German Potato dill Bread

German Potato dill Bread

Difficulty Level


  • 1 baking potatoes
  • 14 ounces (about 1 3/4 cups) cold water, 55 degrees F
  • 9 ounces (about 1 cup) white sourdough starter
  • 3 milk powder
  • 3/4 raw wheat germ
  • 31 ounces (about 8 1/4 cups) unbleached white bread flour
  • 3 sea salt
  • 4 finely chopped fresh dill
  • vegetable oil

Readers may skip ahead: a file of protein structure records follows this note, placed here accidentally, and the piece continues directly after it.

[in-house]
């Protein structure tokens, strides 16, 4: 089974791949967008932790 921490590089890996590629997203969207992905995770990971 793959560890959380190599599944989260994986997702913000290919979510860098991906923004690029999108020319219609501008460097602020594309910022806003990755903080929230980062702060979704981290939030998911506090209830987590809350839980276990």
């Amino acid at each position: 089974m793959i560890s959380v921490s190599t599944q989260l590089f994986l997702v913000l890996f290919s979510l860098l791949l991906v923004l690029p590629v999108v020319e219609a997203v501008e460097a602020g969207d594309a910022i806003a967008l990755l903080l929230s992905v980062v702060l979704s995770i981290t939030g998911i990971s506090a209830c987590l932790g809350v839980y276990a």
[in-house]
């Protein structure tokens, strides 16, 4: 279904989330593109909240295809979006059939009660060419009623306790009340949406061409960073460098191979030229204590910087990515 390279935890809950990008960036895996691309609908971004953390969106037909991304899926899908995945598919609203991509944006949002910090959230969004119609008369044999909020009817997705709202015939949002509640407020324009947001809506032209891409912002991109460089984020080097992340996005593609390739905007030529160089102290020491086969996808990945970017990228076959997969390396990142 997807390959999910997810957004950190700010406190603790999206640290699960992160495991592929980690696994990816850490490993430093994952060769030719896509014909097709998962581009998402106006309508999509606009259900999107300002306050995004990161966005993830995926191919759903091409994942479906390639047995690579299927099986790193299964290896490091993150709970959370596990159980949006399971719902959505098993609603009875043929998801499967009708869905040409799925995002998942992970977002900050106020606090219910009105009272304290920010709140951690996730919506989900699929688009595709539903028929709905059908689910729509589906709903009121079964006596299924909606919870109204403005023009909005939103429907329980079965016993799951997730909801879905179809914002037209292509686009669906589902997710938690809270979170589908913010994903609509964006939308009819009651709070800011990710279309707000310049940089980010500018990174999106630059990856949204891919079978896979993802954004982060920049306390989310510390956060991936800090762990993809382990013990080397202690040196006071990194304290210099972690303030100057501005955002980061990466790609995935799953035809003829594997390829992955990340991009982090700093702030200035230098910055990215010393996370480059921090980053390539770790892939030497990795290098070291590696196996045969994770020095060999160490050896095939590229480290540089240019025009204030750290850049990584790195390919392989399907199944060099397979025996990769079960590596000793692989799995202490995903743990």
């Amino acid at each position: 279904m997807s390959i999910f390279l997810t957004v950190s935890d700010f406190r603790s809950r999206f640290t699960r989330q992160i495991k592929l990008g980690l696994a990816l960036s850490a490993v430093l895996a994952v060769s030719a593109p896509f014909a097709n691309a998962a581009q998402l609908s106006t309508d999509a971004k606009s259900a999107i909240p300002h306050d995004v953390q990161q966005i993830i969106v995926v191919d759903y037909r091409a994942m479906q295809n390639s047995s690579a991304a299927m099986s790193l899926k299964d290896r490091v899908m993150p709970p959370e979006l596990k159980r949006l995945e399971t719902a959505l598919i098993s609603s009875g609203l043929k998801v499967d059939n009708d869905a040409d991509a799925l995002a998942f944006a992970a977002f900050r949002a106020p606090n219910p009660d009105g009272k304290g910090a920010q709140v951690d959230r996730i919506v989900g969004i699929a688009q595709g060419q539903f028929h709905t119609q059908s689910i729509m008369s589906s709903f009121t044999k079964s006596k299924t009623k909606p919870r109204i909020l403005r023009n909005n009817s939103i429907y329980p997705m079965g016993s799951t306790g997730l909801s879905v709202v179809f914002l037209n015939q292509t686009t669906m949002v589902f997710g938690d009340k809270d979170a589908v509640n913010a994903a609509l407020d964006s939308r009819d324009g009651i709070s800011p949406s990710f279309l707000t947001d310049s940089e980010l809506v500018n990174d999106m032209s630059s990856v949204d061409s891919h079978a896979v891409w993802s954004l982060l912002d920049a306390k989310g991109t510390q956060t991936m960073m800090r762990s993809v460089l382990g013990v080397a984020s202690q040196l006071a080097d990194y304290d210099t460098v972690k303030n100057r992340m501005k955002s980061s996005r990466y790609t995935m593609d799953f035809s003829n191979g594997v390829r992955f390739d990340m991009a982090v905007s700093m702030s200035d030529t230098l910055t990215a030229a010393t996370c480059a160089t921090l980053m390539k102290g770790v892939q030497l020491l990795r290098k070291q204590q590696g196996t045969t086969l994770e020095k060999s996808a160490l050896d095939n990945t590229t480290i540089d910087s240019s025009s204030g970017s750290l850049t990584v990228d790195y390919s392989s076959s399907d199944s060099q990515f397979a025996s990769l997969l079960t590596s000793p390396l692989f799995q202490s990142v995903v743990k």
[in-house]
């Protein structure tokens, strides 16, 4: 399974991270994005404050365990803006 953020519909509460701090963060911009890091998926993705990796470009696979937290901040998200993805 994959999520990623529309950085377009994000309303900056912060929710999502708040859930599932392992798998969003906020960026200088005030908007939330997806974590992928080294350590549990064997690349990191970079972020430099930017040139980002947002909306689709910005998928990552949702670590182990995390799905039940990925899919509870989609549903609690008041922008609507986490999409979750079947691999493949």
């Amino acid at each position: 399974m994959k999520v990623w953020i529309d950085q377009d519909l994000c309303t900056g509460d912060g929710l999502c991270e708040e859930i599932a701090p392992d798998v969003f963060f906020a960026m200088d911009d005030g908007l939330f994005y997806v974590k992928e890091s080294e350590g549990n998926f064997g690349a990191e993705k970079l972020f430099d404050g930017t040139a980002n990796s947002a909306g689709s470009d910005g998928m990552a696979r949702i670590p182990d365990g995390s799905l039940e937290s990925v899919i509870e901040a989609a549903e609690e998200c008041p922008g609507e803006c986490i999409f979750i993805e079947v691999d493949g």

Two-Day Bread - First Day Preheat the oven to 400 degrees F. Bake the potatoes in the oven directly on a rack for 1 hour. Let them cool slightly. While they are still warm, peel the potatoes and force the pulp through a ricer or strainer. Measure out 10 ounces (about 1 cup) of pulp and place it in a work bowl. Put the pulp in the refrigerator until it is cold. Place water, White Starter, milk powder, wheat germ, flour and potato pulp in the bowl of a mixer fitted with a dough hook. Mix on low speed for 4 minutes. The dough should feel soft and sticky. Can also be mixed by hand. Cover the dough with a proofing cloth and allow it to rest in the bowl about 20 minutes. Add salt and mix on medium speed for 8 more minutes. Add dill and mix on low speed until the herbs are incorporated and the dough reaches an internal temperature of 72 to 74 degrees F, 2 to 3 minutes, The dough will feel slightly sticky but firm and elastic. Remove the dough from the mixing bowl,place it on a lightly floured work surface, and knead it for a few minutes by hand. Clean the mixing bowl and lightly coat it with vegetable oil. Return the dough to the oiled bowl, cover it tightly with plastic wrap, and let it ferment in the refrigerator 9 to 14 hours. Second Day ---------- Remove the dough from the refrigerator and take off the plastic wrap. The dough should feel softer and more relaxed and should have expanded by about half. If it hasn't grown enough, cover the dough with a cloth and set it out at room temperature until it does, 1 to 1 1/2 hours. Cut the dough with a dough cutter into three equal pieces. Slap each piece against the work surface a few times to deflate. Tuck under the edges of each piece, cover the dough with a cloth, and let it rest for 15 minutes. Uncover the dough and round each piece into a boule. Then elongate each boule by placing one hand on top of the other,palms down, in the center of the dough and simultaeously rolling and moulding the dough into a football shape, about 8 inches long. As the dough begins to stretch, gradually spread apart your hands and continue rolling with light, even pressure, moving your hands slowly all the way to the ends of the dough as it tapers. If you are using proofing baskets, invert each oval, smooth side down, into a floured basket. Dust the surface of the dough with flour and cover each basket tightly with plastic wrap. Place the baskets in the refrigerator and let the dough proof for 10 to 14 hours. Preheat the oven to 500 degrees F atl east 1 hour before baking. Remove the dough from the refrigerator. Let the dough continue proofing at room temperature until it reaches an internal tempreature of 60 to 62 degrees F., up to 1 hour. Lightly dust the ovals with flour. Invert one to three loaves, spaced well apart onto a lightly floured baker's peel. Holding a single-edged razor blade at a 45 degree angle, slash the top of the dough, making a gently arching cut just to one side of the centre of the dough. Begin the cut 1 inch away from one tip of the dough: end 1 inch away from th opposite tip. Open the oven door, spritz the oven heavily with water from a spray bottle, then quickly close the door. Open th eoven door again, slide the oval onto the baking tiles and quickly close the door. If you are loading each loaf seapartely, cut, spritz,and load the second and third ovals in the same manner. Reduce the oven termpature to 450 degrees F. Spritz the oven two more times during the next 5 minutes. Rrefrain from opening the oven door for the next 20 minutes. After 20 minutes, check the ovals and rotate them if necessary to ensure evn baking. Continue baking for 10 more minutes, for a total of 35 minutes. Remove the loaves to a cooling rack. The cust should have a deep, rich brown colour and show plenty of good fermentation bubbles. The interior should be soft and chewy, with a good distribution of small and large holes and a distinct aroma of dill.

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